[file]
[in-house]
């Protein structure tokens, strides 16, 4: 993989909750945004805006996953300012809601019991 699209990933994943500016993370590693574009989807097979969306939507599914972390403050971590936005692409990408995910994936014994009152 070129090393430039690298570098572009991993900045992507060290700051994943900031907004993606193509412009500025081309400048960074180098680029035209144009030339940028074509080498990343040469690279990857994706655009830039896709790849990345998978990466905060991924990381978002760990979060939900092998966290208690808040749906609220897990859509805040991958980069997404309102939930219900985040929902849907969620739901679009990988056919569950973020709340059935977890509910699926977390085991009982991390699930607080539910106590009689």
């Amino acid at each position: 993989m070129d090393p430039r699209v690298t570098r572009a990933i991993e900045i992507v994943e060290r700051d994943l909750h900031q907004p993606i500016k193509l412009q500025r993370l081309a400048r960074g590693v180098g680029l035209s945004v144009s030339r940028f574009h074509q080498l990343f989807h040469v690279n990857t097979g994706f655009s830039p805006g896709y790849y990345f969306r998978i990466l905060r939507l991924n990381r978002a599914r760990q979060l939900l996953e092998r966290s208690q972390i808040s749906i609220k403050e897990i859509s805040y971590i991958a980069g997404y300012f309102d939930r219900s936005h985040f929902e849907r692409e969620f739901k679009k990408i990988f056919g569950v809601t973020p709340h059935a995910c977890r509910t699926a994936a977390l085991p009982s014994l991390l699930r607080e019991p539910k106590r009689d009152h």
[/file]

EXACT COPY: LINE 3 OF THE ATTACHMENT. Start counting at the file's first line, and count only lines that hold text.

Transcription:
């Amino acid at each position: 993989m070129d090393p430039r699209v690298t570098r572009a990933i991993e900045i992507v994943e060290r700051d994943l909750h900031q907004p993606i500016k193509l412009q500025r993370l081309a400048r960074g590693v180098g680029l035209s945004v144009s030339r940028f574009h074509q080498l990343f989807h040469v690279n990857t097979g994706f655009s830039p805006g896709y790849y990345f969306r998978i990466l905060r939507l991924n990381r978002a599914r760990q979060l939900l996953e092998r966290s208690q972390i808040s749906i609220k403050e897990i859509s805040y971590i991958a980069g997404y300012f309102d939930r219900s936005h985040f929902e849907r692409e969620f739901k679009k990408i990988f056919g569950v809601t973020p709340h059935a995910c977890r509910t699926a994936a977390l085991p009982s014994l991390l699930r607080e019991p539910k106590r009689d009152h």